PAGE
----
Watt above has clearly shown that an objective analysis cannot robustly conclude that CO2 is a root cause. There is way too much unknown to conclude we really have any idea why this excursion has happened. The models are not robust to provide any corroboration. Any objective analysis of them would have to be that they are deeply flawed and do not contribute to a solution at this time.
Saying we just don’t know may be politically unacceptable but it is the only objective possible answer. If people want to know the answer then they must invest more time and money in studying and collecting data and it may take decades to get sufficient amount of data to accurately state the relative contribution or even the majority cause.
Gavin Schmidt has said in posts to you, Judith Curry that he is 110% sure of the attribution of CO2 to the temperature variance. That is a bizarre statement to me. He seems to base this on the models predictions which clearly is a false way to calculate those probabilities. It has become clear the models were missing ocean capacitance and flows that if true which seems indisputable then the attribution of prior causes in the models starts to come apart. For instance, if ocean flows do represent some of the heat during the modern warming then it implies some of the cooling in the period prior was related to this and then some of the warming prior to that is because of this effect. This means the attributions of CO2, aerosols, methane, other things used to explain those variations was wrong. Therefore as you have pointed out that means that even using Gavins “model based” approach to certainty the probability CO2 is the 110% cause of the modern warming is drastically reduced.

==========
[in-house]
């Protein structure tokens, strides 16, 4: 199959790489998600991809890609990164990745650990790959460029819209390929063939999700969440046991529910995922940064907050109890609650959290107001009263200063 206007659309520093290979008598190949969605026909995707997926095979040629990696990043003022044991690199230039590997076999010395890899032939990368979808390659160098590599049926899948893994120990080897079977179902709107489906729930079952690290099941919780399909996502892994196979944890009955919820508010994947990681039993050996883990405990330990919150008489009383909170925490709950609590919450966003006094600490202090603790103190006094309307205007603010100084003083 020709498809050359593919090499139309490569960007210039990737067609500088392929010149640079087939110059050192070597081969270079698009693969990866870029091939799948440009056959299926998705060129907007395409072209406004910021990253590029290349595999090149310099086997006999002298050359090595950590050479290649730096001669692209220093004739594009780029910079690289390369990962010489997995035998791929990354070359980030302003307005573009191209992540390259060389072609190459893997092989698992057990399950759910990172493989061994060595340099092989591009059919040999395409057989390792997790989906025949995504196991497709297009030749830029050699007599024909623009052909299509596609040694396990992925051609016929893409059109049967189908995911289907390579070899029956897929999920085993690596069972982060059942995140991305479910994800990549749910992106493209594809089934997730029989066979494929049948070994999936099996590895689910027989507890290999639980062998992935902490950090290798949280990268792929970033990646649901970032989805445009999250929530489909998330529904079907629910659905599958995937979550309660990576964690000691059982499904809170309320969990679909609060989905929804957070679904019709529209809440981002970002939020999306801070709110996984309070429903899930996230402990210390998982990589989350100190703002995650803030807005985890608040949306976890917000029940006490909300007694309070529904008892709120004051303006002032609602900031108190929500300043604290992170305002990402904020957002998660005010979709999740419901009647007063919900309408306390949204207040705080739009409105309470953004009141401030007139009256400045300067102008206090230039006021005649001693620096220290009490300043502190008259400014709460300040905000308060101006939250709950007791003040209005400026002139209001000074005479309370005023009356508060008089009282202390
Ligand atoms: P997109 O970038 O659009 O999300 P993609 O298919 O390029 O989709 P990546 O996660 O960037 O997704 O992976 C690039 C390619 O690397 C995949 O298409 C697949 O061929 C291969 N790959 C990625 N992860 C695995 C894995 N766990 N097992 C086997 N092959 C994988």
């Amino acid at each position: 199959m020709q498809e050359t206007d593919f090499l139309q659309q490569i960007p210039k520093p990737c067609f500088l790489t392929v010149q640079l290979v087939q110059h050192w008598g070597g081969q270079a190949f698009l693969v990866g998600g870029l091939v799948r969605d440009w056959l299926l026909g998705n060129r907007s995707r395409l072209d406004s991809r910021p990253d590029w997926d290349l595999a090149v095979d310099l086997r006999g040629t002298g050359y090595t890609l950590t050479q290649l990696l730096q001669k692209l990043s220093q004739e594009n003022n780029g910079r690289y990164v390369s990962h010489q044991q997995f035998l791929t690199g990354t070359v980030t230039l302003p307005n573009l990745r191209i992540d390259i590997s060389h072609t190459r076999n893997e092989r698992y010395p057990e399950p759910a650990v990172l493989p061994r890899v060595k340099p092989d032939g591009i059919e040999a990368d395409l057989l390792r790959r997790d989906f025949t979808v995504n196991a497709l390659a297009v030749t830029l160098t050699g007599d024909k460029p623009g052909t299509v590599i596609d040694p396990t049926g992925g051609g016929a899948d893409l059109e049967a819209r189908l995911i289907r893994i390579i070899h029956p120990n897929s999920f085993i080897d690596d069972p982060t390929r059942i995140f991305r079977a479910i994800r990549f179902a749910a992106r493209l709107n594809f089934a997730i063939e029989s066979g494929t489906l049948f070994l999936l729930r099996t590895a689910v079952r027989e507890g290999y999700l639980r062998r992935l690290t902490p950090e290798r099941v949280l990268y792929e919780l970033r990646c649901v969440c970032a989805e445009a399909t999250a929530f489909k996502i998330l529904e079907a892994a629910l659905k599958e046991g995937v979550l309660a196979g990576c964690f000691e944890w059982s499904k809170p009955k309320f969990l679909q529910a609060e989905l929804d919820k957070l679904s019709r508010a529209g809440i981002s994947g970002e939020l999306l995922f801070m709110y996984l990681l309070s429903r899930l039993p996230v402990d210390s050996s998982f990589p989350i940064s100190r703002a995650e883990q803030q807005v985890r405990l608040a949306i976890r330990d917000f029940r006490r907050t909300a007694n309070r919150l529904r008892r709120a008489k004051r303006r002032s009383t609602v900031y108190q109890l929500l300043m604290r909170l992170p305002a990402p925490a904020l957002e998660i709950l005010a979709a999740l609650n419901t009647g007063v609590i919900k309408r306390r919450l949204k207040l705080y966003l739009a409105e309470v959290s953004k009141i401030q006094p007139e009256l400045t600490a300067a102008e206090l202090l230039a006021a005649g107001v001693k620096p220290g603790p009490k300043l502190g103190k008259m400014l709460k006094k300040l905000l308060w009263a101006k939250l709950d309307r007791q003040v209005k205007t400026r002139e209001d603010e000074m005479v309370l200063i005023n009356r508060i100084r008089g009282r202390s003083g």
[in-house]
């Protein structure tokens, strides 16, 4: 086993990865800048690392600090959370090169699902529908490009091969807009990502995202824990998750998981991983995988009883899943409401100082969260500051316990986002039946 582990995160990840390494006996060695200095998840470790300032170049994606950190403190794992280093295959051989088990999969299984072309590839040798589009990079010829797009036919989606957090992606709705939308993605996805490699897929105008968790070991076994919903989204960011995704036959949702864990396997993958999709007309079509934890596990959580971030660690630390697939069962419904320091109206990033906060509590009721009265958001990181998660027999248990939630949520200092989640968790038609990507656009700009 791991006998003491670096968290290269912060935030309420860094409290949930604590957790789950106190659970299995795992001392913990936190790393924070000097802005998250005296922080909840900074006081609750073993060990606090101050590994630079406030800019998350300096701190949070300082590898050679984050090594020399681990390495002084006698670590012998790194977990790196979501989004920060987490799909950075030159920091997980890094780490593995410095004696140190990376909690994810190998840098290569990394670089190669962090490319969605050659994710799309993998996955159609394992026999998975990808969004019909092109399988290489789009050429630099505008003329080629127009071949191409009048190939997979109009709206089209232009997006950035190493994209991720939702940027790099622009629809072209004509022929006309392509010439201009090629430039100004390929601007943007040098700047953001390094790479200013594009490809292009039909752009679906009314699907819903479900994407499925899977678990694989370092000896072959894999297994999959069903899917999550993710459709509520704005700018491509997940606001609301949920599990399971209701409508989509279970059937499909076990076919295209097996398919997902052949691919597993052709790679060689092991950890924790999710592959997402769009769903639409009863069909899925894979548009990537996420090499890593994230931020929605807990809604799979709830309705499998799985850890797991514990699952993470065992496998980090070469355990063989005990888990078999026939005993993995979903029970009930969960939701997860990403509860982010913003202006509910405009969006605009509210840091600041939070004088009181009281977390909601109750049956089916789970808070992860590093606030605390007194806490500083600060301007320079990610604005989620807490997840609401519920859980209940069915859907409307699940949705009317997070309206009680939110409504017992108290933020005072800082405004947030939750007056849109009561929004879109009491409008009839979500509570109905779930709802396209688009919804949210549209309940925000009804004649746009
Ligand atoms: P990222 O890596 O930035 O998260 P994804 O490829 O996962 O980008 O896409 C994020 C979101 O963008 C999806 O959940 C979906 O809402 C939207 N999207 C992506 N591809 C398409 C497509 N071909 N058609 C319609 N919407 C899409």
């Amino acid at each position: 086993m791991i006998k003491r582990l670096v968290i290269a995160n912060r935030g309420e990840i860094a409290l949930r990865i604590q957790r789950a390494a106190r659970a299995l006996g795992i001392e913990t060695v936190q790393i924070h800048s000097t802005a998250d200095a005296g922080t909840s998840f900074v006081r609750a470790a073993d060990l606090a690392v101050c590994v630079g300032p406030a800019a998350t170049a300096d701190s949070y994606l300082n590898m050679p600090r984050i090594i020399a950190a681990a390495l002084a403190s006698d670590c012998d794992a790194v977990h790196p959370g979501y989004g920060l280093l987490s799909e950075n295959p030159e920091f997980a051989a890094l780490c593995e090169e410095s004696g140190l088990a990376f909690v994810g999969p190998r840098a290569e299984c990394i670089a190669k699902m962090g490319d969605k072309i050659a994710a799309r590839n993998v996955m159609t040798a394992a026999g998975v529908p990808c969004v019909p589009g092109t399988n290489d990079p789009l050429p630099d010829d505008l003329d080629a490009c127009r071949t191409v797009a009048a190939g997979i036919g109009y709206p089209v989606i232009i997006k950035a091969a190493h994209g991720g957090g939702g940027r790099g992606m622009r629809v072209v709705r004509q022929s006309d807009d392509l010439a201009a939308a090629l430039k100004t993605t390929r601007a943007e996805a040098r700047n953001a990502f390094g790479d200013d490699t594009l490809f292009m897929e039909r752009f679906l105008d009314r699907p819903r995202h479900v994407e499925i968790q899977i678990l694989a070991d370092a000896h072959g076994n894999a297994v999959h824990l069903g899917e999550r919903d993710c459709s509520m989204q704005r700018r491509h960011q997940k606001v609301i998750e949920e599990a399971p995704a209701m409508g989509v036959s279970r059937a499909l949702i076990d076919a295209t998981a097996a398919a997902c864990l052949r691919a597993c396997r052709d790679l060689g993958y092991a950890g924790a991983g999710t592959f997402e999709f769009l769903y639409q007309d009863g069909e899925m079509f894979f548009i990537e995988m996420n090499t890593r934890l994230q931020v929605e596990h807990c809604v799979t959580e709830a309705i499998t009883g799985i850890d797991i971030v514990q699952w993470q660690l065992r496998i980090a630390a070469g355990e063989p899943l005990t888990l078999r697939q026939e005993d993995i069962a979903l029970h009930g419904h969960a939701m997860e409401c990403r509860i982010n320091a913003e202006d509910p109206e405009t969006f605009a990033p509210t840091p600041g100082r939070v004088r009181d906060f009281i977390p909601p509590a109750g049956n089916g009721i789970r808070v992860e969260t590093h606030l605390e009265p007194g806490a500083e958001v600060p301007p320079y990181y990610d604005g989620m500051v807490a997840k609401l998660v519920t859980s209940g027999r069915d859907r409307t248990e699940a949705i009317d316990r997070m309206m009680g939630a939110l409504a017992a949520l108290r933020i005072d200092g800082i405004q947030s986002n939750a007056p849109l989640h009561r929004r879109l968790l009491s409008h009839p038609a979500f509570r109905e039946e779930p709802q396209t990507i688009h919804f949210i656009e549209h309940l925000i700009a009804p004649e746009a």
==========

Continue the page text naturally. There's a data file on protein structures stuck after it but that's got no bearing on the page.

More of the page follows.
The modelers have assumed the “hockey stick” and therefore they then conclude the model is robust except for possibly the recent 15 years. However, as Matt points out it is now clear that the LIA and MWP seem to be real events. The hockey stick has been disproven and the PDO and AMO disturbances clearly show that significant effects exist in cycles in the system in hidden un-modeled variables. This is a serious blow to the models as they must be shown to explain these prior variations before they can assume to robustly model what is happening today. This alone is enough to discount the models entirely. It is impossible to know how much each of these capacitance type or other type inputs have contributed to the results and we are left at the point of saying again it is impossible to ascribe with certainty any number.
I believe this is the only possible objective analysis. Matt has proven this to my satisfaction. It is possibly regretable and politically inconvenient that the result is unsatisfactory. It seems to me the only legitimate argument is that CO2 has some contribution and if we wish to avoid any human contribution then we should take measures to limit human impact. This is a reasonable argument and backed by facts that at least some effect is coming from co2.